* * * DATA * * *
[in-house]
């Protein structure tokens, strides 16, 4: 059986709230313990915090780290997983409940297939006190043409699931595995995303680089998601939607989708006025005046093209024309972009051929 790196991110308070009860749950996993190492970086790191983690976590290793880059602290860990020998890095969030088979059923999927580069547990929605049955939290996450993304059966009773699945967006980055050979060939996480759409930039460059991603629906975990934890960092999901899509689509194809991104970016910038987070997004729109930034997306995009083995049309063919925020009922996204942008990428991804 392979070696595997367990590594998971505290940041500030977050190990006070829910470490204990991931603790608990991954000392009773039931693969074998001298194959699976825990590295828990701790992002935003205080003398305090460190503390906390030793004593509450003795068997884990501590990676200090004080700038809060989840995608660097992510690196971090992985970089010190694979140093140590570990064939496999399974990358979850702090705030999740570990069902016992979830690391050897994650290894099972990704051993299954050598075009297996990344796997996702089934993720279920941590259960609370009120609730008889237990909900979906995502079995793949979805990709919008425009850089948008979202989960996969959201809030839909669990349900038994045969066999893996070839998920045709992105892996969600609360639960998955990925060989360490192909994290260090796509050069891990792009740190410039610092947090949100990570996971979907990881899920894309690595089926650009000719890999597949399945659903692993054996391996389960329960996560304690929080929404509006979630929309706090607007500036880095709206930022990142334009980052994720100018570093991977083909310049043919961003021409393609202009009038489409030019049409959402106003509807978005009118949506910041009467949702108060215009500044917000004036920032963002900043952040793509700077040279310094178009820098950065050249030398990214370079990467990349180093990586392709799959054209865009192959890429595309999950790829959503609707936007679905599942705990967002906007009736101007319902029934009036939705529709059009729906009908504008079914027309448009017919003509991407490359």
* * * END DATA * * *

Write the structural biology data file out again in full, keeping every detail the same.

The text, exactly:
[in-house]
């Protein structure tokens, strides 16, 4: 059986709230313990915090780290997983409940297939006190043409699931595995995303680089998601939607989708006025005046093209024309972009051929 790196991110308070009860749950996993190492970086790191983690976590290793880059602290860990020998890095969030088979059923999927580069547990929605049955939290996450993304059966009773699945967006980055050979060939996480759409930039460059991603629906975990934890960092999901899509689509194809991104970016910038987070997004729109930034997306995009083995049309063919925020009922996204942008990428991804 392979070696595997367990590594998971505290940041500030977050190990006070829910470490204990991931603790608990991954000392009773039931693969074998001298194959699976825990590295828990701790992002935003205080003398305090460190503390906390030793004593509450003795068997884990501590990676200090004080700038809060989840995608660097992510690196971090992985970089010190694979140093140590570990064939496999399974990358979850702090705030999740570990069902016992979830690391050897994650290894099972990704051993299954050598075009297996990344796997996702089934993720279920941590259960609370009120609730008889237990909900979906995502079995793949979805990709919008425009850089948008979202989960996969959201809030839909669990349900038994045969066999893996070839998920045709992105892996969600609360639960998955990925060989360490192909994290260090796509050069891990792009740190410039610092947090949100990570996971979907990881899920894309690595089926650009000719890999597949399945659903692993054996391996389960329960996560304690929080929404509006979630929309706090607007500036880095709206930022990142334009980052994720100018570093991977083909310049043919961003021409393609202009009038489409030019049409959402106003509807978005009118949506910041009467949702108060215009500044917000004036920032963002900043952040793509700077040279310094178009820098950065050249030398990214370079990467990349180093990586392709799959054209865009192959890429595309999950790829959503609707936007679905599942705990967002906007009736101007319902029934009036939705529709059009729906009908504008079914027309448009017919003509991407490359």